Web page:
The house was not a back-to-back dwelling, it was over the minimum 100 square metres referred to in the council’s current planning policy, and the number of bed spaces and the configuration of rooms would remain the same.
Bristol City Council was an early adopter of HMO Article 4 directions. It has made several non-immediate directions which came into effect between December 2011 and October 2012 covering a number of wards.
The intention was to deliver an appropriate balance between support for the private rented sector and legitimate planning aims to protect residential amenity and to create or maintain more mixed and balanced communities.
The council identified a number of the city’s central wards where concentrations of HMOs were present.
The problems it perceived were:
- HMO concentrations having a negative impact on residential amenity and character
- Housing mix issues including household and housing size/tenure imbalances
- Further changes of use would undermine objectives to protect residential amenity and character and to create or maintain mixed communities
- Use of the permitted development right would prevent residents affected by the preceding issues having an opportunity to comment on proposals in their community.
A number of the council’s planning documents contain relevant policies, including its 1997 local plan.
These allow the conversion of existing buildings to non self-contained bedsitting rooms or shared accommodation, provided that the residential character of the area would not be harmed as a result of unacceptable levels of activity, vehicle manoeuvring and car parking.
Effect on neighbours
As in Leeds, planning applications have been made in the areas of Bristol covered by the directions.
An HMO change of use proposal concerning a three-storey mid-terrace house was dismissed at appeal in November 2012.
The planning inspector thought the main issues were the effect on the mix and balances of accommodation in the area and the living conditions of neighbours, particularly noise and disturbance, and refuse storage. The area had the highest proportion of HMOs of any area in the city at 31 per cent.
The inspector said that granting permission would make it more difficult for the council to resist subsequent similar schemes, the cumulative impact of such development resulting in unacceptable harm to the balance of accommodation within the area.
A number of local residents objected and, in the inspector’s view, provided strong evidence that HMOs are likely to increase noise and disturbance emanating from the buildings and as a result of people coming home, including at unsocial times.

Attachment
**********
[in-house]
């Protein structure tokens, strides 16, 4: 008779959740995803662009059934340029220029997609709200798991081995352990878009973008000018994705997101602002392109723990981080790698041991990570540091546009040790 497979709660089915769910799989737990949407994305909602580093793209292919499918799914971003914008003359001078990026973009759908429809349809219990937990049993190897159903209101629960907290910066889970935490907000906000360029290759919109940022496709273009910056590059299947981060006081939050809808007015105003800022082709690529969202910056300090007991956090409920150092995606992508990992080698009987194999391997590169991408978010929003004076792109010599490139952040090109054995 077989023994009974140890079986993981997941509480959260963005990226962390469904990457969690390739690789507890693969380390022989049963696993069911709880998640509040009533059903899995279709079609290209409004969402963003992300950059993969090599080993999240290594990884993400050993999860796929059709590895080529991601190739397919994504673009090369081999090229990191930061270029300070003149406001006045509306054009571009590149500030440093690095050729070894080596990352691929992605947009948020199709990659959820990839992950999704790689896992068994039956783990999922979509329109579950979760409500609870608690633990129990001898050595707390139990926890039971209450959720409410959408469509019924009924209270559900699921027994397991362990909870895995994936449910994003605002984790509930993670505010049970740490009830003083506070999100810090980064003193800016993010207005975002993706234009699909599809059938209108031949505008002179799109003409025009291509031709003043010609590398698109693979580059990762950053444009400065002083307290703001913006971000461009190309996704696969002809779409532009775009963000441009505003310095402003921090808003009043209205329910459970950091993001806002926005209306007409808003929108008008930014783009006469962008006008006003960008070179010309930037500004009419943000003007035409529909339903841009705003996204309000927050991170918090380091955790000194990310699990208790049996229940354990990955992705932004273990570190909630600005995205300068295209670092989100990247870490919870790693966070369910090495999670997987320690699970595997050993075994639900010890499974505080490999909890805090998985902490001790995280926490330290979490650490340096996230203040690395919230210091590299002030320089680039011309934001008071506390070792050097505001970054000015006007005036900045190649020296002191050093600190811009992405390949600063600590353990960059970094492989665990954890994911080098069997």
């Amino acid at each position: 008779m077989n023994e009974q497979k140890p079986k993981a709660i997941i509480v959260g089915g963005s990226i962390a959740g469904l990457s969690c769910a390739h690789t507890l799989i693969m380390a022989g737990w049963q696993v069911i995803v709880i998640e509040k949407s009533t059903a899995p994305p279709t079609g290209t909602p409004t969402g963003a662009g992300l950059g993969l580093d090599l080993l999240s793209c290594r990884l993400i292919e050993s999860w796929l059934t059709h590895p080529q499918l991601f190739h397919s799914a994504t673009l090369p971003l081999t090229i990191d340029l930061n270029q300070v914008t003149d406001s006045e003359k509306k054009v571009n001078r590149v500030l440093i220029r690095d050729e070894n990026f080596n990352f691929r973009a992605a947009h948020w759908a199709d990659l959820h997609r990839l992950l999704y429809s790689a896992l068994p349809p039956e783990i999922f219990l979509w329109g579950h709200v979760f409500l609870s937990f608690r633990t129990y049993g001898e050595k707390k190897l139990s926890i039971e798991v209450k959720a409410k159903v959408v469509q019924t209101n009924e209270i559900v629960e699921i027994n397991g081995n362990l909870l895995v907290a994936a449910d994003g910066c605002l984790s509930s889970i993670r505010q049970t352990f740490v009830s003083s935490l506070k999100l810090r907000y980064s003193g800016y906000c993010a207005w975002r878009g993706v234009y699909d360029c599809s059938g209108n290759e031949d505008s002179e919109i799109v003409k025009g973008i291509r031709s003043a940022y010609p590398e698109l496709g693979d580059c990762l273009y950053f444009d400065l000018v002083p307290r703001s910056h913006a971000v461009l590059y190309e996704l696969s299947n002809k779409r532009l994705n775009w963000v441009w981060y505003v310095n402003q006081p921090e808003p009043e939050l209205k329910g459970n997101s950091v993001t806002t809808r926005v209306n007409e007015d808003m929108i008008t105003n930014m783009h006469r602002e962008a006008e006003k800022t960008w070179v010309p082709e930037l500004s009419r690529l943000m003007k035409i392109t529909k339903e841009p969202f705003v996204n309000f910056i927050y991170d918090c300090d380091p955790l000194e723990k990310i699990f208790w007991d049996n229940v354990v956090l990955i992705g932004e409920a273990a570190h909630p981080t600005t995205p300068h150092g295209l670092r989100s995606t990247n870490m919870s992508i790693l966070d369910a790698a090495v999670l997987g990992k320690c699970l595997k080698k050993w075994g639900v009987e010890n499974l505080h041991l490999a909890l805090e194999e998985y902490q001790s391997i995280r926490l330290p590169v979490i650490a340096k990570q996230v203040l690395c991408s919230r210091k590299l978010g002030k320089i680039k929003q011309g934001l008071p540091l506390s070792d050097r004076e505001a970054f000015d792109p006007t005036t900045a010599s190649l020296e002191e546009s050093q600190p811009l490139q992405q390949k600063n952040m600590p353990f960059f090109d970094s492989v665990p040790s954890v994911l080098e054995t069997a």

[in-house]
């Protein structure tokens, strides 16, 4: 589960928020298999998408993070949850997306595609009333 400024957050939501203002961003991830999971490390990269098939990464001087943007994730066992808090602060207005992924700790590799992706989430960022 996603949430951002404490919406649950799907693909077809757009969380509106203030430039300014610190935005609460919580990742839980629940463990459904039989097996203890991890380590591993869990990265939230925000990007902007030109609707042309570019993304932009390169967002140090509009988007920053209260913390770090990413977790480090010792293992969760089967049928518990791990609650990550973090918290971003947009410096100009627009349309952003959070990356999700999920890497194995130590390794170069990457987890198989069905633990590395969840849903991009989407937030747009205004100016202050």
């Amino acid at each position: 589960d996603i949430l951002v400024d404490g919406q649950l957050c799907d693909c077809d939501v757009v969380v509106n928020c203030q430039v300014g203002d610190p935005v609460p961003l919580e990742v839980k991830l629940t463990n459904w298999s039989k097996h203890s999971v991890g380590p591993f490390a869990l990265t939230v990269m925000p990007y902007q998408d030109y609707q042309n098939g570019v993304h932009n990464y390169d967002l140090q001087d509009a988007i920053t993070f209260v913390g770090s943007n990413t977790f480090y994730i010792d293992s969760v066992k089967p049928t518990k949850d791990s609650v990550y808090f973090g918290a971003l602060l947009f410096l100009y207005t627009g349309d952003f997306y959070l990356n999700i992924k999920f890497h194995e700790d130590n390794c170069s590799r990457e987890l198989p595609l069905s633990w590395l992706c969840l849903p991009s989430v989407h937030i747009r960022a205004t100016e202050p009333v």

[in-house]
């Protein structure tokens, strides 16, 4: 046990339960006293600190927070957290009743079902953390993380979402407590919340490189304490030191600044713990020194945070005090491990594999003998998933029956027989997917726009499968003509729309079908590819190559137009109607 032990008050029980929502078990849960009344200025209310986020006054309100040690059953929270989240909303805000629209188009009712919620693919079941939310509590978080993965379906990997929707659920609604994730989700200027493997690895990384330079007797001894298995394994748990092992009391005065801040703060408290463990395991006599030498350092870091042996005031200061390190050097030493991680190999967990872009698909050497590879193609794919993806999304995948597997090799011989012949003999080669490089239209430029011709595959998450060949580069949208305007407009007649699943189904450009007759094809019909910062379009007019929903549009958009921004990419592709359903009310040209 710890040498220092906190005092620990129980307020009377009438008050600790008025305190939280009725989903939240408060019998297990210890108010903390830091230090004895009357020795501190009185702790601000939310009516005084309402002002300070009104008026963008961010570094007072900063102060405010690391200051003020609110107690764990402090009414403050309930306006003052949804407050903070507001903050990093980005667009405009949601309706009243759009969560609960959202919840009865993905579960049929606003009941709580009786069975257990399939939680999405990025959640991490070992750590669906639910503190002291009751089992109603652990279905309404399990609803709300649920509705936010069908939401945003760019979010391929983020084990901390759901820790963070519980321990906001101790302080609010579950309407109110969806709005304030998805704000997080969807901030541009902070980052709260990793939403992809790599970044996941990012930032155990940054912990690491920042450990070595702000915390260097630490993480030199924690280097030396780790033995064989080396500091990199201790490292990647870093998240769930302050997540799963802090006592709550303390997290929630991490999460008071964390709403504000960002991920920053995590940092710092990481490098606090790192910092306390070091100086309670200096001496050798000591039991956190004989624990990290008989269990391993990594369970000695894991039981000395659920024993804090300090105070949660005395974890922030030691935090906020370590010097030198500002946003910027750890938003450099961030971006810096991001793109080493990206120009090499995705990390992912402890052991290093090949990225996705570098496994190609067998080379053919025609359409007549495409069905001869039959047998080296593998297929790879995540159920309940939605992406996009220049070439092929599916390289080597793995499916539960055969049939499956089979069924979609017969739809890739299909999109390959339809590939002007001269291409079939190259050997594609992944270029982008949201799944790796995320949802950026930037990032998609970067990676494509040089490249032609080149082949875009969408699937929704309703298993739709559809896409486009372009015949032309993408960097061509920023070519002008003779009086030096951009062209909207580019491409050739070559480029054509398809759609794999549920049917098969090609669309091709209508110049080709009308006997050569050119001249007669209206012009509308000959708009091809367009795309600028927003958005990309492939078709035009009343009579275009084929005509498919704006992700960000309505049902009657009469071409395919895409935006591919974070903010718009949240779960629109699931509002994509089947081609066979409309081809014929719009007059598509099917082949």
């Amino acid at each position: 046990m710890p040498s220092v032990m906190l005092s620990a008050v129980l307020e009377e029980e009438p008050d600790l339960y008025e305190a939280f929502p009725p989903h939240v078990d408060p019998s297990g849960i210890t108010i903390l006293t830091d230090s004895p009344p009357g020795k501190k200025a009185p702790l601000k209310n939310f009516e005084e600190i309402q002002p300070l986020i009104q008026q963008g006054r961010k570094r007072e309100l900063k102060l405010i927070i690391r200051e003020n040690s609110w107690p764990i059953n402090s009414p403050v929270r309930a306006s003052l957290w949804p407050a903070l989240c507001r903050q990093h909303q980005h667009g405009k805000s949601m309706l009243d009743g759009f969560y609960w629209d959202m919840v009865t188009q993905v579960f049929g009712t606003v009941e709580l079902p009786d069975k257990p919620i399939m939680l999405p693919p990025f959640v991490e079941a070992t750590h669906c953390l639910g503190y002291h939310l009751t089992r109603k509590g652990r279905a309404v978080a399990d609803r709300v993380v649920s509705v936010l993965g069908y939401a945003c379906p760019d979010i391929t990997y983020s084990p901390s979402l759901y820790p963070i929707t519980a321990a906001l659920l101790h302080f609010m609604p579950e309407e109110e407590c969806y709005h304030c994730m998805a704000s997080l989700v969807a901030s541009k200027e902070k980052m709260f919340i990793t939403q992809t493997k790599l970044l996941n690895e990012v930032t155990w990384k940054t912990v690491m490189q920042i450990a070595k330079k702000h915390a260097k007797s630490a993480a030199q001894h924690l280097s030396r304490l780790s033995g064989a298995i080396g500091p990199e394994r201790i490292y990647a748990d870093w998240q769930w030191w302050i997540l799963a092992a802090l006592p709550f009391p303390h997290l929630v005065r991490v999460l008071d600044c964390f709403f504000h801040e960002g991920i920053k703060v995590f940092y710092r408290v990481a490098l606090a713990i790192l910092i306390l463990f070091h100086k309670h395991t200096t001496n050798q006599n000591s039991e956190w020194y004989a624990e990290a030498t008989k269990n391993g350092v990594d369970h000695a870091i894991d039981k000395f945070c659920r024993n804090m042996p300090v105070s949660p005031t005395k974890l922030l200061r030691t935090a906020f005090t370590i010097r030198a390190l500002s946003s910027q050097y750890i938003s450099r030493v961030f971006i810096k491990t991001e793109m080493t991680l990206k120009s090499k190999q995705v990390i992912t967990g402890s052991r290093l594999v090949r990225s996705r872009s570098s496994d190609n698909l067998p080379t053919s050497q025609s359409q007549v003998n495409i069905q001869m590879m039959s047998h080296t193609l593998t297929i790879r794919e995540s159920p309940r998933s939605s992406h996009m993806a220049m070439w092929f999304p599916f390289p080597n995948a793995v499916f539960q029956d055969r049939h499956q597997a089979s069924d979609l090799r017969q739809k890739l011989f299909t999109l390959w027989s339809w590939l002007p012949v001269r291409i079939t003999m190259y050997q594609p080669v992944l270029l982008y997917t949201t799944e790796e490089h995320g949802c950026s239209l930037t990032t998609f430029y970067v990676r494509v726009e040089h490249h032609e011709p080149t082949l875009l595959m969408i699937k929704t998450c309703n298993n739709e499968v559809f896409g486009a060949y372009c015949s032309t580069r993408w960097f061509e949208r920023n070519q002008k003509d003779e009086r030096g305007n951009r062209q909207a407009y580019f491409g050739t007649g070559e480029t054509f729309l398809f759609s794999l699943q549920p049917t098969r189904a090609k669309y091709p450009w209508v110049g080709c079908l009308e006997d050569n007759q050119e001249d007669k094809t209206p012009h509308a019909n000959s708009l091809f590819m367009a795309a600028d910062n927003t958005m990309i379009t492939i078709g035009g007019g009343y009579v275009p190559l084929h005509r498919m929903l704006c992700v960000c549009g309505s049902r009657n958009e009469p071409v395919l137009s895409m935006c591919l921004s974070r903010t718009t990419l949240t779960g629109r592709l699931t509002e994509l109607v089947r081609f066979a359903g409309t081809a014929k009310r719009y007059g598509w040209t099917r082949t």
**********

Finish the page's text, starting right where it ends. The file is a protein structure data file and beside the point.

The inspector was also not convinced that refuse storage bins could be placed out of sight in the space available at the front or rear. This added up to a significant adverse impact on the living conditions of neighbours.
In another case, permission was given at a large semi-detached property, comprising a maisonette and ground-floor flat, earlier in the year. The area had only the sixth highest concentration of HMOs in the city, at 9.6 per cent of the housing stock, and the council did not consider it would create an imbalance of housing in the area or harm the mix and balance of the community.
The maisonette did not have access to the rear garden, had no parking and was close to a busy junction, and so was not considered suitable for a family, leaving students or young professionals as the most likely occupiers.
A housing survey had shown a low number of complaints about HMOs in this area and the property was in a location where there was already a high level of general activity.
It was considered that the amount of activity associated with HMO use would be comparable to the existing single dwelling use and would not harm the amenity of local residents or of future occupiers of the property.
The council accepted that the front garden had adequate space for refuse storage and, being within walking distance of facilities and public transport, the lack of off-street parking would not be a problem.
Councils continue to use Article 4 directions to maintain control of changes of use to HMO. Some authorities have set out planning policies which lay down maximum numbers for HMOs in a street or defined area.
However, where a case can be made that over-concentration would not result in a particular location, that neighbours would not be affected, and practicalities such as bin storage and parking would not pose problems, planning permissions can still be obtained.